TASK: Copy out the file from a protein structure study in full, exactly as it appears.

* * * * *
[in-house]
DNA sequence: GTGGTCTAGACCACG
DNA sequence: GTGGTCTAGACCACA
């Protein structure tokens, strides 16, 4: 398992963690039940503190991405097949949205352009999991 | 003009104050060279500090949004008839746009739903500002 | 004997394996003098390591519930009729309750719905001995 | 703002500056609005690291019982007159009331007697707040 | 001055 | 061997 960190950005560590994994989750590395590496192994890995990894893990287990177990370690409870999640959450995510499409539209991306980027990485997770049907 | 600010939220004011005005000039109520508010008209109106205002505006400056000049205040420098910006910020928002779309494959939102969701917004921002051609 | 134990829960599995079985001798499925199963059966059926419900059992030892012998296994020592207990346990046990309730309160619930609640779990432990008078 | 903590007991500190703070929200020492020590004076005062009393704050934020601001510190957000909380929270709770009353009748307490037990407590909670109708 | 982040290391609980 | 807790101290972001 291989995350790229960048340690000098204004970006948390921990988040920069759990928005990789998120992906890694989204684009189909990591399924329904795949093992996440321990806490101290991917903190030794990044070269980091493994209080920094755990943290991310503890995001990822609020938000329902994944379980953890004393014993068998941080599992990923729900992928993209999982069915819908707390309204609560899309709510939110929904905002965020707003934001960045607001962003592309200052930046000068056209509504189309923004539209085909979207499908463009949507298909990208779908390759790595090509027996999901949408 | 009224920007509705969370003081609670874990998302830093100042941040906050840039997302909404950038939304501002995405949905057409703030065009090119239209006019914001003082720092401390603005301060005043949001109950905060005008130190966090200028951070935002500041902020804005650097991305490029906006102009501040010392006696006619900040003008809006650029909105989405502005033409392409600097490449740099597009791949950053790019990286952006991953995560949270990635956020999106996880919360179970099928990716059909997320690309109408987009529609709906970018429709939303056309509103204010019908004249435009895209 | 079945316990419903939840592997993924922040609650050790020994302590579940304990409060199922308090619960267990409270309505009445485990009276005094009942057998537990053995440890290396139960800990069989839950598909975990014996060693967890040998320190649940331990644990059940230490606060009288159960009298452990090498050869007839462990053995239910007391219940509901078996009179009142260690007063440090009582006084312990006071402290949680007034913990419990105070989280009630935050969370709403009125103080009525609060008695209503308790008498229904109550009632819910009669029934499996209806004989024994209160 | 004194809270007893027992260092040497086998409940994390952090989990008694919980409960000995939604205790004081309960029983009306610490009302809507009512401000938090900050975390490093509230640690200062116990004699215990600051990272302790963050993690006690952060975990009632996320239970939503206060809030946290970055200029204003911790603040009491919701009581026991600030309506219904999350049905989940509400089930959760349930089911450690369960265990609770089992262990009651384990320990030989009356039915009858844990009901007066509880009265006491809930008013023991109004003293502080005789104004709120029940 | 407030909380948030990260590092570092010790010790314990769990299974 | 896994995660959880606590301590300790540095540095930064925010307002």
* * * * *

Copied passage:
[in-house]
DNA sequence: GTGGTCTAGACCACG
DNA sequence: GTGGTCTAGACCACA
């Protein structure tokens, strides 16, 4: 398992963690039940503190991405097949949205352009999991 | 003009104050060279500090949004008839746009739903500002 | 004997394996003098390591519930009729309750719905001995 | 703002500056609005690291019982007159009331007697707040 | 001055 | 061997 960190950005560590994994989750590395590496192994890995990894893990287990177990370690409870999640959450995510499409539209991306980027990485997770049907 | 600010939220004011005005000039109520508010008209109106205002505006400056000049205040420098910006910020928002779309494959939102969701917004921002051609 | 134990829960599995079985001798499925199963059966059926419900059992030892012998296994020592207990346990046990309730309160619930609640779990432990008078 | 903590007991500190703070929200020492020590004076005062009393704050934020601001510190957000909380929270709770009353009748307490037990407590909670109708 | 982040290391609980 | 807790101290972001 291989995350790229960048340690000098204004970006948390921990988040920069759990928005990789998120992906890694989204684009189909990591399924329904795949093992996440321990806490101290991917903190030794990044070269980091493994209080920094755990943290991310503890995001990822609020938000329902994944379980953890004393014993068998941080599992990923729900992928993209999982069915819908707390309204609560899309709510939110929904905002965020707003934001960045607001962003592309200052930046000068056209509504189309923004539209085909979207499908463009949507298909990208779908390759790595090509027996999901949408 | 009224920007509705969370003081609670874990998302830093100042941040906050840039997302909404950038939304501002995405949905057409703030065009090119239209006019914001003082720092401390603005301060005043949001109950905060005008130190966090200028951070935002500041902020804005650097991305490029906006102009501040010392006696006619900040003008809006650029909105989405502005033409392409600097490449740099597009791949950053790019990286952006991953995560949270990635956020999106996880919360179970099928990716059909997320690309109408987009529609709906970018429709939303056309509103204010019908004249435009895209 | 079945316990419903939840592997993924922040609650050790020994302590579940304990409060199922308090619960267990409270309505009445485990009276005094009942057998537990053995440890290396139960800990069989839950598909975990014996060693967890040998320190649940331990644990059940230490606060009288159960009298452990090498050869007839462990053995239910007391219940509901078996009179009142260690007063440090009582006084312990006071402290949680007034913990419990105070989280009630935050969370709403009125103080009525609060008695209503308790008498229904109550009632819910009669029934499996209806004989024994209160 | 004194809270007893027992260092040497086998409940994390952090989990008694919980409960000995939604205790004081309960029983009306610490009302809507009512401000938090900050975390490093509230640690200062116990004699215990600051990272302790963050993690006690952060975990009632996320239970939503206060809030946290970055200029204003911790603040009491919701009581026991600030309506219904999350049905989940509400089930959760349930089911450690369960265990609770089992262990009651384990320990030989009356039915009858844990009901007066509880009265006491809930008013023991109004003293502080005789104004709120029940 | 407030909380948030990260590092570092010790010790314990769990299974 | 896994995660959880606590301590300790540095540095930064925010307002």